Remarkable Old Photographs from the Wild West Will Surprise You

What we know of as “westward expansion” has been occurring since the late eighteenth century. After the Revolutionary War, people began to move inland, seeking new opportunities and new lands. As the frontier moved further west, people began to move past it, exploring and settling what was to them unknown territory. With the Louisiana Purchase in 1803, the land that belonged to the United States became even larger, and the frontier moved past the Mississippi River into the Western United States.

In the nineteenth century, the United States government began to push for more westward expansion, which developed the concept of Manifest Destiny, the idea that Americans were meant to settle the West. As people began to explore and settle these vast areas, they encountered Native Americans who were uneasy with the new settlers, and the West became a no man’s land of crime, gunfights, and outlaws. With the California Gold Rush of the late 1840s and early 1850s, settlement of the West rose exponentially with people who were eager to make their fortunes. As settlement increased, a romantic notion of what the west was supposed to be developed, a time period we call the Wild West. It exaggerated the potential of the West as the land of opportunity, a place where you could go and make your fortunes, whether it was becoming rich or just having a space of land to call your own.

The field of photography was also developing in the nineteenth century. Many photographers were hired to travel west and photograph what was there to entice Americans to move there, including picturesque landscapes and photographs of famous personalities of the age. While many photographs were used to exaggerate the myth of the Wild West, much photographic evidence also depicts the harsh life of the West. They show the exploration of the territory, the journey west, and the hard work that people who lived there had to go through every day, and the treatment of Native Americans. Photographers documented life on the frontier, in all its forms. By looking at these photographs, we can see a glimpse of what life was like during the westward expansion.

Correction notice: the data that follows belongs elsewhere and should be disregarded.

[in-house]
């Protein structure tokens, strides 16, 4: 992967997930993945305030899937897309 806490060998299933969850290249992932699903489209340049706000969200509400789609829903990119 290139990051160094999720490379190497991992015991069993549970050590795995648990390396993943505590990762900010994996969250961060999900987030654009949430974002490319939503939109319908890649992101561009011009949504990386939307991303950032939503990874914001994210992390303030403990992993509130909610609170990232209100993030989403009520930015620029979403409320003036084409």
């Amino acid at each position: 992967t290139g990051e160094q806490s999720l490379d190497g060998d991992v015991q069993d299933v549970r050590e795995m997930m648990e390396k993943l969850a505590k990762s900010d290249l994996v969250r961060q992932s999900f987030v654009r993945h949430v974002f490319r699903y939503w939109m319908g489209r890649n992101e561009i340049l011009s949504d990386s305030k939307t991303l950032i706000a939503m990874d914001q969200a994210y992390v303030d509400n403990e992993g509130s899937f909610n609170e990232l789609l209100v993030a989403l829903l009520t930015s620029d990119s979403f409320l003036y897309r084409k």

Historic Spanish Record of the Conquest, Inscription Rock, New Mexico (Wheeler Survey). Even though westward expansion began in the late eighteenth century, the Spanish had explored and settled the area much earlier than that, starting in the sixteenth century. Photographed by Timothy O’Sullivan, 1873. Smithsonian American Art Museum. Wikimedia Commons.
Shoshone Falls, Snake River, Idaho. Photographer Timothy O’Sullivan was an Irish-born photographer who is famous for his photographs of the Civil War and of the American West. His work in photographing the landscape of the Western United States to entice settlers to move there made him a pioneer in geophotography. Photographed by Timothy O’Sullivan, 1874. Library of Congress, Prints and Photographs Division. Wikimedia Commons.
Wheeler survey. Boat crew at Diamond Creek. Photographer Timothy O’Sullivan (fourth from left) with members of the Wheeler survey and Native Americans, on the Colorado River through the Black Canyon in 1871. In 1871, he joined Lieutenant George M. Wheeler on a survey of the west at the 100-degree longitude line that runs from Canada to Mexico, running through states North Dakota, South Dakota, Nebraska, Kansas, Oklahoma, and Texas. Photographed by Timothy O’Sullivan, 1871. National Archives and Records Administration. https://rarehistoricalphotos.com/american-west-in-pictures/
A covered wagon during the Great Western Migration. Loup Valley, Nebraska, 1886. A family stands in front of their wagon as they migrate west. Unknown photographer. National Archives and Records Administration, 69-N-13606C. https://www.archives.gov/research/american-west
A Montana ranch, comfortable if not elegant, and the home of many well-to-do persons engaged in mining or stock-raising. Photographed by William H. Jackson, 1872. National Archives and Records Administration. https://www.archives.gov/research/american-west
Ox train used to move supplies in Arizona Territory. Unknown photographer, 1883. National Archives and Records Administration. https://www.archives.gov/research/american-west
A family poses with their Indian domestic, their young children, and their dog outside a log cabin in New Mexico Territory. Unknown photographer, ca. 1895. National Archives and Records Administration. 111-SC-89608. https://www.archives.gov/research/american-west
Overseer and cotton pickers in an Oklahoma cotton field, ca. 1897-1898. National Archives and Records Administration, 48-RST-7B43. https://www.archives.gov/research/american-west